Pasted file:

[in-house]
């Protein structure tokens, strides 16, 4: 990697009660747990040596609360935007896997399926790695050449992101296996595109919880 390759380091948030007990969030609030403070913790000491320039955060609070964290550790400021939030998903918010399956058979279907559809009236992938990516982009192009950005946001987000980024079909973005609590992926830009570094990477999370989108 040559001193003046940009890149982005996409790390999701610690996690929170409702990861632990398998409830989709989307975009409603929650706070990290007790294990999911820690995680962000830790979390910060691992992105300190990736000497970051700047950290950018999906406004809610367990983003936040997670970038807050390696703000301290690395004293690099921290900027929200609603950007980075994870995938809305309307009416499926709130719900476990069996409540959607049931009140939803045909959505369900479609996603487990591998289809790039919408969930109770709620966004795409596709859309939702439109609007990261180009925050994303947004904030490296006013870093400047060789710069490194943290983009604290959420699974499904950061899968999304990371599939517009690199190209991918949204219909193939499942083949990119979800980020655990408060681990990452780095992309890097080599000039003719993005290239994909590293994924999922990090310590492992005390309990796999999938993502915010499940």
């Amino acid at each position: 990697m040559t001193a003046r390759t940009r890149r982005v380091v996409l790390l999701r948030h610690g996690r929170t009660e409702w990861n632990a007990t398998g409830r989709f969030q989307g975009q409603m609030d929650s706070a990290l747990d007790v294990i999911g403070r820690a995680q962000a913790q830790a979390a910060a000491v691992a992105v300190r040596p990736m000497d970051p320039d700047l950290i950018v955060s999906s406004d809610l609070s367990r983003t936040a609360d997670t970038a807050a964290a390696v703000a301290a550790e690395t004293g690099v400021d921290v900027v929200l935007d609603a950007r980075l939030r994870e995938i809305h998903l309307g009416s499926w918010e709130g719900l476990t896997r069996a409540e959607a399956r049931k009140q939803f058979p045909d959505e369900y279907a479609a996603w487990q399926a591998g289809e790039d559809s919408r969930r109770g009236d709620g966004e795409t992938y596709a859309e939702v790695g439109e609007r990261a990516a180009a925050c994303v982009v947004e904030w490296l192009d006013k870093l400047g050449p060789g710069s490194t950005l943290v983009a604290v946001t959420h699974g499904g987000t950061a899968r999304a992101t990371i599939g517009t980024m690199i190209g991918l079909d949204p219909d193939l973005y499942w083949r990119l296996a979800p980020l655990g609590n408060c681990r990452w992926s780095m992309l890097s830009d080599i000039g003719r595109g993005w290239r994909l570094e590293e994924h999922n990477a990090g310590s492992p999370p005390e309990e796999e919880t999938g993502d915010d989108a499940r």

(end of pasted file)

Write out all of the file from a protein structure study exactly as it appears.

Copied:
[in-house]
């Protein structure tokens, strides 16, 4: 990697009660747990040596609360935007896997399926790695050449992101296996595109919880 390759380091948030007990969030609030403070913790000491320039955060609070964290550790400021939030998903918010399956058979279907559809009236992938990516982009192009950005946001987000980024079909973005609590992926830009570094990477999370989108 040559001193003046940009890149982005996409790390999701610690996690929170409702990861632990398998409830989709989307975009409603929650706070990290007790294990999911820690995680962000830790979390910060691992992105300190990736000497970051700047950290950018999906406004809610367990983003936040997670970038807050390696703000301290690395004293690099921290900027929200609603950007980075994870995938809305309307009416499926709130719900476990069996409540959607049931009140939803045909959505369900479609996603487990591998289809790039919408969930109770709620966004795409596709859309939702439109609007990261180009925050994303947004904030490296006013870093400047060789710069490194943290983009604290959420699974499904950061899968999304990371599939517009690199190209991918949204219909193939499942083949990119979800980020655990408060681990990452780095992309890097080599000039003719993005290239994909590293994924999922990090310590492992005390309990796999999938993502915010499940």
């Amino acid at each position: 990697m040559t001193a003046r390759t940009r890149r982005v380091v996409l790390l999701r948030h610690g996690r929170t009660e409702w990861n632990a007990t398998g409830r989709f969030q989307g975009q409603m609030d929650s706070a990290l747990d007790v294990i999911g403070r820690a995680q962000a913790q830790a979390a910060a000491v691992a992105v300190r040596p990736m000497d970051p320039d700047l950290i950018v955060s999906s406004d809610l609070s367990r983003t936040a609360d997670t970038a807050a964290a390696v703000a301290a550790e690395t004293g690099v400021d921290v900027v929200l935007d609603a950007r980075l939030r994870e995938i809305h998903l309307g009416s499926w918010e709130g719900l476990t896997r069996a409540e959607a399956r049931k009140q939803f058979p045909d959505e369900y279907a479609a996603w487990q399926a591998g289809e790039d559809s919408r969930r109770g009236d709620g966004e795409t992938y596709a859309e939702v790695g439109e609007r990261a990516a180009a925050c994303v982009v947004e904030w490296l192009d006013k870093l400047g050449p060789g710069s490194t950005l943290v983009a604290v946001t959420h699974g499904g987000t950061a899968r999304a992101t990371i599939g517009t980024m690199i190209g991918l079909d949204p219909d193939l973005y499942w083949r990119l296996a979800p980020l655990g609590n408060c681990r990452w992926s780095m992309l890097s830009d080599i000039g003719r595109g993005w290239r994909l570094e590293e994924h999922n990477a990090g310590s492992p999370p005390e309990e796999e919880t999938g993502d915010d989108a499940r």